Florida Ag Research is located in Thonotosassa, FL, near beautiful Tampa Bay. This research facility is in the midst of America’s valuable Southeast growing region (EPA Zone 4), producing almost half of the US tomato and snap bean crops and more than a quarter of US cucumbers and bell peppers. It is home to winter strawberry and tomato growing, and is subject to severe disease and nematode infestations due to the tropical weather paterns and characteristic sandy soil types of the region. All of this contributes to an excellent environment to study of pests of tropical and sub-tropical growing areas.
Agriculture Research in the Southeast
Soil product strawberry test plots at the Dover station
Foliar spray application on peppers at the Thonotosassa Florida center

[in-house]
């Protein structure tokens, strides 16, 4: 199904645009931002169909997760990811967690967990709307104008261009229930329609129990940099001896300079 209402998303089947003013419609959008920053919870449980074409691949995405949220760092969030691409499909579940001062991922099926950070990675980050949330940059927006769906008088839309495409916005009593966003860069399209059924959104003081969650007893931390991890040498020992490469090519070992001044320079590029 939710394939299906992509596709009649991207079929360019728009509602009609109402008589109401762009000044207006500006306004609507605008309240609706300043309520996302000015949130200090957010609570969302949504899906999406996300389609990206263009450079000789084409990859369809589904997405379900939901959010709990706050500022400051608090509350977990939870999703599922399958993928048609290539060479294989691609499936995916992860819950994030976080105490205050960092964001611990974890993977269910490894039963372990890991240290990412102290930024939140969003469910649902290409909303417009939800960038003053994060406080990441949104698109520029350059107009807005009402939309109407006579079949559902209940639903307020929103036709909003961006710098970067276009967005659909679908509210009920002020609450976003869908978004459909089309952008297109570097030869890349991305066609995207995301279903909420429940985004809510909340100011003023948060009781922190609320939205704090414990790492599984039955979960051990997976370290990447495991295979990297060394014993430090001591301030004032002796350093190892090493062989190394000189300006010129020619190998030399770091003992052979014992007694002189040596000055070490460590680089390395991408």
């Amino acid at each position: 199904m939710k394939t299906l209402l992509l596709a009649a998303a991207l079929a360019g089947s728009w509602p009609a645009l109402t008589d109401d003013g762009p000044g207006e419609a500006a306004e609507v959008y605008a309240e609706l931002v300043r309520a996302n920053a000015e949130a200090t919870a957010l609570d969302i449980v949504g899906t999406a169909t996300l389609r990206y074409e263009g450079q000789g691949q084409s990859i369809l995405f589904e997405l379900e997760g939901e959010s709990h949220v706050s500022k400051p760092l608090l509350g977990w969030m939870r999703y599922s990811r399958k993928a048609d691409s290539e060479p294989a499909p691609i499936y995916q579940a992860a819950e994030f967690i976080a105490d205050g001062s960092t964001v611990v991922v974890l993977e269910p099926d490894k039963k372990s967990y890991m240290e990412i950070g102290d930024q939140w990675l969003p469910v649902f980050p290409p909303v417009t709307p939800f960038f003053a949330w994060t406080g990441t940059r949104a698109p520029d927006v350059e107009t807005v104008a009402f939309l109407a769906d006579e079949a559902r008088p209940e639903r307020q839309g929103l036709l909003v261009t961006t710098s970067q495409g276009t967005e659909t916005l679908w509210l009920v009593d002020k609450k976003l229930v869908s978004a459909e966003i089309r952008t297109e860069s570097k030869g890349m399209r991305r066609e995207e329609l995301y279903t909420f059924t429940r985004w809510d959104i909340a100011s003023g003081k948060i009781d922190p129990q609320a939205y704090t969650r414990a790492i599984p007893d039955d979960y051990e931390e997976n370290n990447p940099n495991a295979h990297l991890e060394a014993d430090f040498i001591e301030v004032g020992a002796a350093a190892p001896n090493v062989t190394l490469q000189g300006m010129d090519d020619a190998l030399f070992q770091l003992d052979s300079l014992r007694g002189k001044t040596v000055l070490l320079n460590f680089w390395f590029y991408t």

The facilities at Florida Ag include 70 acres of intensively managed farms, complete nematology and plant pathology laboratories, and over two acres of experimental greenhouses and shade-houses. The frequent, heavy Florida precipitation creates an ideal environment for establishment and growth of foliar plant pathogens which allows for reliable efficacy testing of new plant protection products. In addition, the warm annual temperatures without significant frost events insure dependable insect populations from season to season. More recently, the importance of the Asian Citrus Psyllid and the widespread impact of the bacterium causing Citrus Greening Disease required us to establish a Citrus Working Group within Florida Ag. This includes a plant pathology expert in Citrus Greening Disease, an entomologist familiar with the control and management of the Asian Citrus Psyllid, and a citrus agronomist with comprehensive knowledge of Floridia citrus growing and the industry overall. This team of experts is available for consultation in the design of r&d programs focused on this serious challenge to global citrus production.